Sometimes, you have to look.
Just two blocks from our church office, there's a little harmless-looking intersection in a quiet residential area that hosts two or three accidents a month. It's shocking to me how often I turn left on 48th and see those flashing lights up ahead, right in the always-same spot on that corner. To my knowledge, the accidents aren't usually serious. Once, a teenager plowed into a telephone pole, but he was leaning against a fence when I drove by, talking on his cell phone and gesturing wildly.
Occasionally, I'll see someone sitting on the edge of their car seat with a newly applied neck brace, talking to paramedics.
I had another opportunity to act maturely last week, and I blew it again. I really wanted to drive by with my head straight and my eyes trained on the horizon. And victory was right there, right within my reach. But just at the last moment, I swiveled and locked eyes with a sheepish-faced driver as he sat cross-legged on the grass, waiting for a ride or a ticket or a lecture. He was still sitting there twenty minutes later when I made my return drive-by, and again, while trying not to look, I swapped gazes with him.
Inside this body, I'm really twelve.
I'm working on it. But it's tough to switch yourself out of "have to know" mode once you've engaged. I find it difficult to not listen in on arguments at the grocery store or gut-spilling sessions that occur one table over from me at Starbucks. As a writer, I feel it's practically my duty to observe and report what's happening in the world. At least that's what I remind myself when I'm scribbling on the back of my Starbucks napkin.
I remember one evening at Rotten Ralph's, the now defunct and forever missed family cafe in nearby Arlington, when Dave and I settled in a booth to wait for our fries and chocolate shakes and I started scanning the room, the way you must when you've just arrived somewhere. I'd only taken note of a few interesting characters when my eyes landed on two to beat all the rest.
They happened to be sitting directly across the aisle from us, which posed an immediate problem for me. Staring from a distance of less than ten feet is palpable. It must be all that curious energy rippling through the air, but I've almost never been successful at staring from such a close distance. On this night, however, I had no choice but to throw caution to the wind.
The men were probably in their late fifties or early sixties. They looked to be farmers, or maybe it was just the overalls of the one and the suspenders of the other that led me to the conclusion. Then again, it may have been the matching John Deere hats they wore--or the fact that Arlington is farm country. It's not important. To me, they were farmers.
The farmer in overalls--gray and white striped bibs, no less--opened a fresh copy of the Little Nickel and started perusing ads. I didn't even have to look over his shoulder to know he was looking in the feed section. Probably took a quick gander at tractors before he turned the page. As he read, he chomped on a toothpick. I could tell whenever a particular ad caught his eye because he'd pause in his gnawing for a count of five, four, three, two, one, and then both the chewing and the scanning would pick up again.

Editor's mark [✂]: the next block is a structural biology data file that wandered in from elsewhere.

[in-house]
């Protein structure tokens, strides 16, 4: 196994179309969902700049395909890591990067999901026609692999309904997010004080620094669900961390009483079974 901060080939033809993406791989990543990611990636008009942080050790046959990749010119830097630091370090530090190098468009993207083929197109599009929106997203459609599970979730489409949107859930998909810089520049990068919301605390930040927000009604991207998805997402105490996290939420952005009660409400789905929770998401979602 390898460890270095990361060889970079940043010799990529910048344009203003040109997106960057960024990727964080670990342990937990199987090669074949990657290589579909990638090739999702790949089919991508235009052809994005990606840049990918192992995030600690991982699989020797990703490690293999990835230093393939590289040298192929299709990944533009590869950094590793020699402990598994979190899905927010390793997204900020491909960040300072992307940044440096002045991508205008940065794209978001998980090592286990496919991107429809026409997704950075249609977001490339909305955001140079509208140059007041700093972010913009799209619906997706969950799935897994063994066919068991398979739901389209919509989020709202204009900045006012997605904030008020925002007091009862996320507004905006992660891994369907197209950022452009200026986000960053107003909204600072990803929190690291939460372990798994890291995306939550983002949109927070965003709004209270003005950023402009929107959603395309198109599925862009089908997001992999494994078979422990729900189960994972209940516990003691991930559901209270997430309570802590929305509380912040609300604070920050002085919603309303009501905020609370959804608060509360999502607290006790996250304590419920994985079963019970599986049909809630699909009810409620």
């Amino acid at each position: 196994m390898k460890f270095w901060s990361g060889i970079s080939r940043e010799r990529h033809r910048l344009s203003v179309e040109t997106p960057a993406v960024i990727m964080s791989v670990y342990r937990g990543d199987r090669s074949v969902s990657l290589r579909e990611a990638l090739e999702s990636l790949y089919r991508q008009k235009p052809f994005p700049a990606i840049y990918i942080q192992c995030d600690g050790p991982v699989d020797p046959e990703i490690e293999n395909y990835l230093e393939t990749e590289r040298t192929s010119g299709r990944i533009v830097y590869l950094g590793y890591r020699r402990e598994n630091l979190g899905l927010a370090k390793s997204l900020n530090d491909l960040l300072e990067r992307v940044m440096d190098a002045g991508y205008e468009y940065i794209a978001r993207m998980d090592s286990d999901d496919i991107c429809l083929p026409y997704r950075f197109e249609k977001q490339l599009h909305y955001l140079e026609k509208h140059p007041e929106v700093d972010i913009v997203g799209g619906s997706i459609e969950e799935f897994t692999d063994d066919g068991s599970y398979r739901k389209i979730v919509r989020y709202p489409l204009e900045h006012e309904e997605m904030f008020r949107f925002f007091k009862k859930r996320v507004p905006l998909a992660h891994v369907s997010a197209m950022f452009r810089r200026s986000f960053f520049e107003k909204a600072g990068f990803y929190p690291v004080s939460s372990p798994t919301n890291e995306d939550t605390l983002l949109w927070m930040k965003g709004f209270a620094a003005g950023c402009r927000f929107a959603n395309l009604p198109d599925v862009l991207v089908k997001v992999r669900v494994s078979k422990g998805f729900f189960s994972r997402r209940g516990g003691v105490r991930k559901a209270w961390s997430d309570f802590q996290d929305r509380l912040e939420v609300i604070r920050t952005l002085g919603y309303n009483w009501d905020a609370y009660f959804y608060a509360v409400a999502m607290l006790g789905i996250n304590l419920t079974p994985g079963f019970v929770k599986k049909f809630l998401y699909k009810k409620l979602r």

The farmer wearing suspenders--and they were red--didn't bother with the Little Nickel. No doubt he had a barn full of hay already and wasn't the type to tease himself needlessly with tractor ads. For the most part, he sat and balanced his crossed arms on his very broad belly.
But here's where things really took an interesting turn. As I was sitting there soaking in all those lovely details (and scribbling notes, I must admit), the suspender wearer got a notion to groom himself. For some odd reason, it occurred to him that this might be the perfect opportunity to clean out his ears. I didn't know that's what he was thinking, of course, until he took out his car keys, surveyed the bunch, selected one--I think it was gold--and stuck it in his ear.
My mouth may have dropped open. I can't remember. But I do remember clearly that I had this little conversation with myself: Shannon, if you keep looking, you'll never be able to eat your fries ... Yes, I know, but I can't not look.
He swirled it back and forth for about five twists, and then he pulled the key out, held it up close and squinted at it, and then swiped his thumbnail across the groove to clean it out for the next go-round.
I wanted to stop looking. Oh, how I wanted to stop. But I didn't, and he didn't catch me, and he kept cleaning and cleaning and cleaning, and by the time our food arrived, I had, indeed, completely lost my appetite.
When I began this little post, I did so with a naive confidence that I'd be able to find a really powerful, really poignant ending to tie together all the loose threads I left along the trail. Interestingly, that didn't happen. So let me just leave you with a few tips, a few bits of random advice:
Drive safely--especially on 48th.
Try hard not to look, but if you must, be discreet.
And please, for all our sakes, use a Q-tip ... and don't make us watch.